Bunion Surgery


Bunions Before

For many people with bunions, surgery is an appropriate option when non-surgical treatments have failed to provide adequate pain relief. Bunion surgery—generally referred to as a bunionectomy—is designed to remove the “bump” of the bone, correct the changes in the bony structure of the foot, and correct soft tissue changes that may also have occurred. The goal of bunion surgery is to reduce pain, improve function and decrease deformity to enable the patient to resume normal activities.

Various types of surgical procedures are available to treat bunions. In selecting the procedure, your surgeon has taken into consideration the extent of your bunion deformity based on x-ray findings, your age, your activity level, and other factors. Two types of procedures, which may be modified somewhat by your surgeon to address your needs, are described below.

Osteotomy for Bunion Correction

Bunions XRay

• Removes the bony prominence of the first metatarsal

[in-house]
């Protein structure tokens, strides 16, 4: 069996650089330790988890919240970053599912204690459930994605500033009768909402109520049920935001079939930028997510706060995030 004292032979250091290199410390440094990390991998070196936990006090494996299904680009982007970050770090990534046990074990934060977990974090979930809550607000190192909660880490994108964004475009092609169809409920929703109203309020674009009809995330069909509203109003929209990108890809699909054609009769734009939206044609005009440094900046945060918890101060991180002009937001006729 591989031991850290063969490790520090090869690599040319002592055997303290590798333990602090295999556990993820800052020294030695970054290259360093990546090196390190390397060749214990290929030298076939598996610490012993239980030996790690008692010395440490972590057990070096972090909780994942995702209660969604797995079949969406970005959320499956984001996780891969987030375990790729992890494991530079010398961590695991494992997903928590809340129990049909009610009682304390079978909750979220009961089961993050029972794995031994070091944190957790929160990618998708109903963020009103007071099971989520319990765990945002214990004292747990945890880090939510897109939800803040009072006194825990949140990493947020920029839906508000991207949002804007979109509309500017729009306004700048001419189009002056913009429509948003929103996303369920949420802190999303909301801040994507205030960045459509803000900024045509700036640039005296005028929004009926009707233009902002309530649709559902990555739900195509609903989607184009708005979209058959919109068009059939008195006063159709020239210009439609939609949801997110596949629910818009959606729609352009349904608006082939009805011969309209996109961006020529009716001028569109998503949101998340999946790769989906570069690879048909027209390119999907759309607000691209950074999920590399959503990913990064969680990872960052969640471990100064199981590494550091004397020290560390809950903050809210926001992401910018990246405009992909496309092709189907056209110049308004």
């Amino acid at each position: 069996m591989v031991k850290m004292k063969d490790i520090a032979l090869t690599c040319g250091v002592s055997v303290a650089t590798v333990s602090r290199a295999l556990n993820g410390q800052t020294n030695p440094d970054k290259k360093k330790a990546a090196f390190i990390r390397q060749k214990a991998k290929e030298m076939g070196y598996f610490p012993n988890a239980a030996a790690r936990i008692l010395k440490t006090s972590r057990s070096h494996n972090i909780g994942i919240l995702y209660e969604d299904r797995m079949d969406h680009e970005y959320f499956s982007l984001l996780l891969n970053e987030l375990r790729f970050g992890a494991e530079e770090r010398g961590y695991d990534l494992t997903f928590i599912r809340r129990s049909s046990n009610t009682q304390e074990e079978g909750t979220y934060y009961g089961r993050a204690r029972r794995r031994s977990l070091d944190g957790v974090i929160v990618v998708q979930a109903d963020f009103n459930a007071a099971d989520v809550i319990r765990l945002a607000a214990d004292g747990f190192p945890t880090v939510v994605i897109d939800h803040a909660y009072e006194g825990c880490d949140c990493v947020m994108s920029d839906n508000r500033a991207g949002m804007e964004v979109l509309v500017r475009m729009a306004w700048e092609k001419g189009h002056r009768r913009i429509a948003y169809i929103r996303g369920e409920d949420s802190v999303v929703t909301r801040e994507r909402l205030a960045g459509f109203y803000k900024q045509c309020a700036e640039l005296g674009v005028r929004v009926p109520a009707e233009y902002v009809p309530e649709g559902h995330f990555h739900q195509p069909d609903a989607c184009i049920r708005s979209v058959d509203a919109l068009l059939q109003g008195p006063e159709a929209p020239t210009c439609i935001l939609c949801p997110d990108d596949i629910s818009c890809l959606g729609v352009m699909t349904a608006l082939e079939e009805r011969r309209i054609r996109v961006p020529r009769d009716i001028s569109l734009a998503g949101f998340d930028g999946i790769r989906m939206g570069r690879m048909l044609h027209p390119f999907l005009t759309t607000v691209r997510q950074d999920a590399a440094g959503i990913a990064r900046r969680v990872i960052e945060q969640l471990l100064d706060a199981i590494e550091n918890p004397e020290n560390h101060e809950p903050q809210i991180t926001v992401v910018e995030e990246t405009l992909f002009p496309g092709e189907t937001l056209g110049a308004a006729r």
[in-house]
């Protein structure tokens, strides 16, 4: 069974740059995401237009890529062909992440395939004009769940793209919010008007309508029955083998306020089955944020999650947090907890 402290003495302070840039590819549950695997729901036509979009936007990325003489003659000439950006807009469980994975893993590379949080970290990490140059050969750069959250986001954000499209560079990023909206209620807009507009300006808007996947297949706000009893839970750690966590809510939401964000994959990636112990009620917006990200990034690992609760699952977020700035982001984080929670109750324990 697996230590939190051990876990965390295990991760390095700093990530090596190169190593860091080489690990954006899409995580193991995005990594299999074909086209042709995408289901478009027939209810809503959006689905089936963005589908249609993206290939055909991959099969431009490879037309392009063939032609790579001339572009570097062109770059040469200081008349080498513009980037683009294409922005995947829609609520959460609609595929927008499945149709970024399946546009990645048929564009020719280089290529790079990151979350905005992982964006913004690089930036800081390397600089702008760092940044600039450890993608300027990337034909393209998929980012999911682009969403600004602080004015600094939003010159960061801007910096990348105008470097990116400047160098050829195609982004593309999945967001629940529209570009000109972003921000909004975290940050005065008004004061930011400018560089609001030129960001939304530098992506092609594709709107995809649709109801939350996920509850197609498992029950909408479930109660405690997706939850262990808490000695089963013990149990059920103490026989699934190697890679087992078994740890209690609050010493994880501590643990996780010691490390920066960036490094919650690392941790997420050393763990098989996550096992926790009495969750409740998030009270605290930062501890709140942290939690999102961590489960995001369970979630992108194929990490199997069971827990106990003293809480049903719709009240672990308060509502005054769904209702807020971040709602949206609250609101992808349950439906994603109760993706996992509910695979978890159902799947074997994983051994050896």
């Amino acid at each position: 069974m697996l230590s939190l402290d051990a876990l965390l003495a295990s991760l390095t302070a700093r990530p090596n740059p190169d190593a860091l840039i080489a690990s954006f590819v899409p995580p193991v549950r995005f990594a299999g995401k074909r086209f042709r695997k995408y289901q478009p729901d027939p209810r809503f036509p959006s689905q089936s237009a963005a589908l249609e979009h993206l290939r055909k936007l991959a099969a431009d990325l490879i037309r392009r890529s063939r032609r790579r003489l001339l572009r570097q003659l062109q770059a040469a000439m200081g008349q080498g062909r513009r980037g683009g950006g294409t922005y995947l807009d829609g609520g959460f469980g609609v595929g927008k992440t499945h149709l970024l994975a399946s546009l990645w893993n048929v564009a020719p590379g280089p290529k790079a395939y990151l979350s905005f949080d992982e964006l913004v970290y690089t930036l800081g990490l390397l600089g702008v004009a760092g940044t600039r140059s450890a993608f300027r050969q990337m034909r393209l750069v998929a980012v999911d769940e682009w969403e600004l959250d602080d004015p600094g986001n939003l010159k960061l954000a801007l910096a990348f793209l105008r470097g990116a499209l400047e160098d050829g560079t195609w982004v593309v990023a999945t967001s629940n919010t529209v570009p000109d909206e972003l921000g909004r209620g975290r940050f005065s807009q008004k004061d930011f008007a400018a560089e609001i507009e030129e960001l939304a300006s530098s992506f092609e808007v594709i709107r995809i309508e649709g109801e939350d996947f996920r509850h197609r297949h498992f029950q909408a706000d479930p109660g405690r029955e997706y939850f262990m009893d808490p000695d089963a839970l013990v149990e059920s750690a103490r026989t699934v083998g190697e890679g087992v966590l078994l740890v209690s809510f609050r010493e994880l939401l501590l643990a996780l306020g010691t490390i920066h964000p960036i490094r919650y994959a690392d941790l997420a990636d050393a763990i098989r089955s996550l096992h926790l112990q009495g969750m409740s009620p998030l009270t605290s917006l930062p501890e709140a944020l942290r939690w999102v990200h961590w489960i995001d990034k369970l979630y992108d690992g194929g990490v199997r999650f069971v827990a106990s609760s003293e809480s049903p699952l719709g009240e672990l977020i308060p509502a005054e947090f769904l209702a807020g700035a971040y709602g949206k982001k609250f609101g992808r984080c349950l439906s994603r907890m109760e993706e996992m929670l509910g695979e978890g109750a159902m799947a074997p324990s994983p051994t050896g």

• Rebalances the soft tissues surrounding the joint

• Makes a cut in the bone in the upper (head) or lower (base) part of the first metatarsal and then realigns the bone

• Inserts some type of fixation hardware, typically screws or pins, to secure the realigned bone

Arthrodesis for Bunion Correction

Bunions After

Arthrodesis procedures, also called fusion, involve fusing the joint (placing together and connecting two bones). Fusion may be needed to correct a severe deformity or control excessive motion.

Lapidus Procedure (1st metatarsal-cuneiform joint)

In some people, too much motion can cause bunions to return, making arthrodesis especially beneficial. The result of the fusion is a realigned stabilized metatarsal bone that avoids excessive motion and thereby decreases the risk of the bunion reforming.

After making an incision over the big toe joint and first metatarsal-cuneiform joint to gain access to the bunion and the joint, the surgeon:

• Removes the bony prominence by shaving the bone (the first metatarsal)

• Rebalances the soft tissues (ligaments and tendons) around the joint to ensure they push and pull properly

• Cuts an angled piece from the adjacent bone (the cuneiform) and the first metatarsal, and aligns the two bones together

• Inserts fixation hardware to secure the joint where the cuneiform and the first metatarsal meet to allow for fusion

• Closes the incision with stitches and applies a sterile bandage

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